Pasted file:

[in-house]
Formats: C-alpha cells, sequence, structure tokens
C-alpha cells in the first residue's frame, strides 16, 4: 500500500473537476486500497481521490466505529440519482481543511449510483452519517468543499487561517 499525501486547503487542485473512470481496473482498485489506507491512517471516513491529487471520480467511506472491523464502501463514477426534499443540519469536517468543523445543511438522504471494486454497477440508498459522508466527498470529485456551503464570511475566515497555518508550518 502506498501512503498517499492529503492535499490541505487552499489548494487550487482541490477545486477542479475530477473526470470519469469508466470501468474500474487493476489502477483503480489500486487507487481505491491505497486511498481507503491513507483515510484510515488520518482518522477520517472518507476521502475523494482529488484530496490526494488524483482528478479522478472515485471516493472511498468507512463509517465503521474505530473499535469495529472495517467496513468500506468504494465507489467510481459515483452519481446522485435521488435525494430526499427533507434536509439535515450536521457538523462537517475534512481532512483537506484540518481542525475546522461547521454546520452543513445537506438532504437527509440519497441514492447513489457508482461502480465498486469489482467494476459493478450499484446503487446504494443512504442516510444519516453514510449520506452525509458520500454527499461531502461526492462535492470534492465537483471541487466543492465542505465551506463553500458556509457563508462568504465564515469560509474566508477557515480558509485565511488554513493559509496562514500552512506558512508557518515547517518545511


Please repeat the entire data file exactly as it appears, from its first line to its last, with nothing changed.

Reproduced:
[in-house]
Formats: C-alpha cells, sequence, structure tokens
C-alpha cells in the first residue's frame, strides 16, 4: 500500500473537476486500497481521490466505529440519482481543511449510483452519517468543499487561517 499525501486547503487542485473512470481496473482498485489506507491512517471516513491529487471520480467511506472491523464502501463514477426534499443540519469536517468543523445543511438522504471494486454497477440508498459522508466527498470529485456551503464570511475566515497555518508550518 502506498501512503498517499492529503492535499490541505487552499489548494487550487482541490477545486477542479475530477473526470470519469469508466470501468474500474487493476489502477483503480489500486487507487481505491491505497486511498481507503491513507483515510484510515488520518482518522477520517472518507476521502475523494482529488484530496490526494488524483482528478479522478472515485471516493472511498468507512463509517465503521474505530473499535469495529472495517467496513468500506468504494465507489467510481459515483452519481446522485435521488435525494430526499427533507434536509439535515450536521457538523462537517475534512481532512483537506484540518481542525475546522461547521454546520452543513445537506438532504437527509440519497441514492447513489457508482461502480465498486469489482467494476459493478450499484446503487446504494443512504442516510444519516453514510449520506452525509458520500454527499461531502461526492462535492470534492465537483471541487466543492465542505465551506463553500458556509457563508462568504465564515469560509474566508477557515480558509485565511488554513493559509496562514500552512506558512508557518515547517518545511